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The New Zealand Journal, Saturday, May 02 (1840)


The Poor-Relation Interest.

In this happy country every thing is managed—every thing determined by its bearing on some section of the community. If you have a measure of general utility to work through Parliament, you cannot stir a peg until you have weighed the various interests affected, and if you can succeed in showing that you have a clear balance of sectional interests in favour of your measure, be assured that your business is as good as settled.
When the new Poor Law came into operation, a quarterly legal periodical pronounced it good, because it had not diminished the number of briefs, and announced with undisguised satisfaction, that, as far as the interests of "the profession" were concerned, the new Poor Law had worked well.
These separate interests sometimes work against each other humorously enough. Some two or three years ago, for instance, the people of the Poultry and other narrow streets in the city, took strong measures against what they called the "omnibus nuisance." Some worthy brought a Bill into the House of Commons to restrain the "omnibus nuisance;" the inhabitants of the Poultry supported the measure by the weight of their influence, and the public might have been stripped of half of the convenience of having an unrestrained current of omnibuses from East to West, had not the "omnibus interest," or some friend of the omnibus interest, got up a counter-movement against the "Poultry nuisance." Some wag undertook to show that the real nuisance was in the narrowness of the Poultry, and that if public convenience were to be consulted, it would not lead to the suppression of omnibuses, but rather to the destruction of the Poultry—a thoroughfare quite inadequate to the traffic. The great omnibus interest, backed by public convenience, prevailed, and we think the Poultry nuisance much more likely to he done away with than any other.
Take any question which may be brought forward, and it will be found that it is ultimately decided by the balance of class interests. The general interest of the public is wholly lost sight of, and all we hear is of the worship of what Bacon calls the idols of the tribe, or class interests.
Of all these interests, that which most influences colonial affairs is what we call the poor-relation interest. Most of our Colonies furnish a considerable number of paltry places, not worth the acceptance of any man of sense and feeling; but, nevertheless, admirably fitted to the numerous tribe of poor relations attached to the train of the Colonial and Foreign Office authorities. These insignificant personages are seldom heard of themselves, but their great relation in Downing-street is their representative, and they feel every assurance that their interest is perfectly safe in his hands.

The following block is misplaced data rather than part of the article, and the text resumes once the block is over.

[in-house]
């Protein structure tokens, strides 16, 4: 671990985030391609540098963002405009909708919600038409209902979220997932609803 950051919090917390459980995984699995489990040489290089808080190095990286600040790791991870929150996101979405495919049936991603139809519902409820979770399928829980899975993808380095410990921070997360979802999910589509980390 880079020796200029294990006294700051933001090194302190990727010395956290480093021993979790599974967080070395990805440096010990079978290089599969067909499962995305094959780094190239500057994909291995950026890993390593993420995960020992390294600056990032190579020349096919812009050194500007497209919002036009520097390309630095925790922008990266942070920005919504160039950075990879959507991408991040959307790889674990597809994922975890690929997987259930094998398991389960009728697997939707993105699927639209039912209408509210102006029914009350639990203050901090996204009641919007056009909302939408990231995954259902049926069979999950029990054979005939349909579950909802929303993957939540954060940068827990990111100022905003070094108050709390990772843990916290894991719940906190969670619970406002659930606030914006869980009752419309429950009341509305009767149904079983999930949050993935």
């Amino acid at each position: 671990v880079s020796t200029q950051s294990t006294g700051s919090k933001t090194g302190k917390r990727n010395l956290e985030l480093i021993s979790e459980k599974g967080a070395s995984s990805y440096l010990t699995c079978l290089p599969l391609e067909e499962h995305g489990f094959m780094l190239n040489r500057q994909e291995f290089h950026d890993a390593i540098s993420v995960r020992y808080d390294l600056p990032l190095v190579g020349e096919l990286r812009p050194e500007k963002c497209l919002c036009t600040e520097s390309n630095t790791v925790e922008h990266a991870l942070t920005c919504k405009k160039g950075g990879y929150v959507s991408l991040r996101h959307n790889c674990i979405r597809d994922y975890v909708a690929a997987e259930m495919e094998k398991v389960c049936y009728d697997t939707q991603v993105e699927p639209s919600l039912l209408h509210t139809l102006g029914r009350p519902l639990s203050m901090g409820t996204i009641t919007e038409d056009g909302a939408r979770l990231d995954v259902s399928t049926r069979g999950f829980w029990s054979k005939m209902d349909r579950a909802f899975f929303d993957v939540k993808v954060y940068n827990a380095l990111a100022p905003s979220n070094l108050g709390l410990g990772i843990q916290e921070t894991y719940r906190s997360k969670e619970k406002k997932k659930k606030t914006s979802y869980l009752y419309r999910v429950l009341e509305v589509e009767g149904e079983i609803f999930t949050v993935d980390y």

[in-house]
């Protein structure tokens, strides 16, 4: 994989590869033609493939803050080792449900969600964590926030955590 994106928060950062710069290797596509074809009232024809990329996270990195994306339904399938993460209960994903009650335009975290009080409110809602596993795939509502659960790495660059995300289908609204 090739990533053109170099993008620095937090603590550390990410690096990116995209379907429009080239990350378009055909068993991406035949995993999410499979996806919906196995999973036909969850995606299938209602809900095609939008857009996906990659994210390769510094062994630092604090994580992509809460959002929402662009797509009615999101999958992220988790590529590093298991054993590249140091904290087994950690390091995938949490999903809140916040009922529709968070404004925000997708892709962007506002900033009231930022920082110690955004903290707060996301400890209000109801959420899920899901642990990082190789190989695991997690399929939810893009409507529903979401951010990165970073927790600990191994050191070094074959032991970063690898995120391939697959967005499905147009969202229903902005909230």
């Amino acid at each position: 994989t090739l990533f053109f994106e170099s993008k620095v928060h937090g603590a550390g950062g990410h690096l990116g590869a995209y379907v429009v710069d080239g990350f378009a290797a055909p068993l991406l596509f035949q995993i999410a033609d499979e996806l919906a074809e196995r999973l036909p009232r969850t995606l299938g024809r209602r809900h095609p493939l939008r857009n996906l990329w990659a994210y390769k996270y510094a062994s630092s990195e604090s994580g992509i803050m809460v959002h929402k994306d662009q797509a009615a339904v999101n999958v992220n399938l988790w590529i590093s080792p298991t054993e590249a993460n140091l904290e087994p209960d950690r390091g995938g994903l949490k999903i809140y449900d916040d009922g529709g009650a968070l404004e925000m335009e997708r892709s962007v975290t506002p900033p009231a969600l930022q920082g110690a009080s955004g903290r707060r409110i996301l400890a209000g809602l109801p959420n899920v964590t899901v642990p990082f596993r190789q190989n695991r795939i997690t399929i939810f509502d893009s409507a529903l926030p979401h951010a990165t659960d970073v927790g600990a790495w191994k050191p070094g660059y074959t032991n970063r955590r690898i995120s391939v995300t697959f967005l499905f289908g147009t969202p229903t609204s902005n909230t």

When South Australia was first colonized it was quietly hinted to the promoters that they must secure the good will of the Government by "throwing a little patronage into their plan." What was the meaning of this? Clearly to satisfy the demand of the poor-relation interest, and to neutralise opposition from them. But no patronage was thrown in, and the opposition of the poor-relation interest was fierce enough to threaten the total loss of the measure. However, after all sorts of delays, the Bill was passed, and South Australia was founded on the principle of costing nothing to the mother country, and of furnishing but few places to the poor-relation interest.
No sooner had they suffered the South Australian Act to pass, than they found out their mistake, and they have been busily employed ever since in preventing the extension of so dangerous a principle as the self-supporting principle.
It is the poor-relation interest, and nothing else, which has stood in the way of the recognition of New Zealand;-it is the poor-relation interest which is at the bottom of those pieces of meanness and dishonesty which we have so frequently pointed out; it is the poor-relation interest which will continue to thwart the systematic colonization of New Zealand, until other and more powerful interests shall overwhelm it; and powerful, indeed, must those interests be, which succeeds against the poor-relation interest. The poor-relation interest works by secret influences, and in dark places. It is intimately connected with the great chambermaid interest, and others of a similar character. It lurks in bedchambers and boudoirs, and is familiar with places where upright men scorn to enter.
Its opposition to the systematic colonization is not to be wondered at. If half-a-dozen Colonies could be established on the self-supporting principle—the principle of no expence to the mother-country—it we had half-a-dozen Colonies, the names of which never appeared in the estimates, does any one believe that the people of this country would consent to pay millions for the benefit of the poor-relation interest? They would say, South Australia—New Zealand—Natal—cost us nothing; why should Canada?-Nova Scotia—the West Indies cost us so much? The first support themselves—why should not the last? And the last will support themselves, too, but they will cease to support the poor-relation interest.
That the poor-relation interest will continue its opposition, to the systematic colonization of New Zealand must be expected, yet, as it is difficult to perceive in what manner Lord John Russell can attach himself to the class, we are „ full of hope that justice, humanity, and sound principles will prevail, and that New Zealand, in strict fellowship with South Australia, will effect the regeneration of the older, and especially of the penal Colonies.

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